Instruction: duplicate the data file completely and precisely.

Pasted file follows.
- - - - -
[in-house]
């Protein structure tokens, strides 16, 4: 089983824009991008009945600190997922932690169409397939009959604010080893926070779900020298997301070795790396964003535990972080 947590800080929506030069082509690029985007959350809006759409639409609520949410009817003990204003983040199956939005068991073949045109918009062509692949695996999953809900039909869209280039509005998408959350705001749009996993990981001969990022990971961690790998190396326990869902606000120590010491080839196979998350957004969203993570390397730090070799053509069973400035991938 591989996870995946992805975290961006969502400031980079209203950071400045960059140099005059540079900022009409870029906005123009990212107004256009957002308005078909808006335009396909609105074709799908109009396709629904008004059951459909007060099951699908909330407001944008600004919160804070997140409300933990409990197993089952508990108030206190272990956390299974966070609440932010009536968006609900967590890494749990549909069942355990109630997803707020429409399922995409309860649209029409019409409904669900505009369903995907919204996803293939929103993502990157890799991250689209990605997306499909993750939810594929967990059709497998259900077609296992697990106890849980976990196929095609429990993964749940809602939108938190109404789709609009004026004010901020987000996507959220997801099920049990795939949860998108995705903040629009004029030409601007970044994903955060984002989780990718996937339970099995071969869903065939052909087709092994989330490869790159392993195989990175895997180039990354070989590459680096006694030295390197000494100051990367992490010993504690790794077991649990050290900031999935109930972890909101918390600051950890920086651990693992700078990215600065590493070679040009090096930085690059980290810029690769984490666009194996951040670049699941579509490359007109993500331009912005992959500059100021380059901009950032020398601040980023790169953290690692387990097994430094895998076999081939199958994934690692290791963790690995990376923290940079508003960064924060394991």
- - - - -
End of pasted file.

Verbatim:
[in-house]
């Protein structure tokens, strides 16, 4: 089983824009991008009945600190997922932690169409397939009959604010080893926070779900020298997301070795790396964003535990972080 947590800080929506030069082509690029985007959350809006759409639409609520949410009817003990204003983040199956939005068991073949045109918009062509692949695996999953809900039909869209280039509005998408959350705001749009996993990981001969990022990971961690790998190396326990869902606000120590010491080839196979998350957004969203993570390397730090070799053509069973400035991938 591989996870995946992805975290961006969502400031980079209203950071400045960059140099005059540079900022009409870029906005123009990212107004256009957002308005078909808006335009396909609105074709799908109009396709629904008004059951459909007060099951699908909330407001944008600004919160804070997140409300933990409990197993089952508990108030206190272990956390299974966070609440932010009536968006609900967590890494749990549909069942355990109630997803707020429409399922995409309860649209029409019409409904669900505009369903995907919204996803293939929103993502990157890799991250689209990605997306499909993750939810594929967990059709497998259900077609296992697990106890849980976990196929095609429990993964749940809602939108938190109404789709609009004026004010901020987000996507959220997801099920049990795939949860998108995705903040629009004029030409601007970044994903955060984002989780990718996937339970099995071969869903065939052909087709092994989330490869790159392993195989990175895997180039990354070989590459680096006694030295390197000494100051990367992490010993504690790794077991649990050290900031999935109930972890909101918390600051950890920086651990693992700078990215600065590493070679040009090096930085690059980290810029690769984490666009194996951040670049699941579509490359007109993500331009912005992959500059100021380059901009950032020398601040980023790169953290690692387990097994430094895998076999081939199958994934690692290791963790690995990376923290940079508003960064924060394991």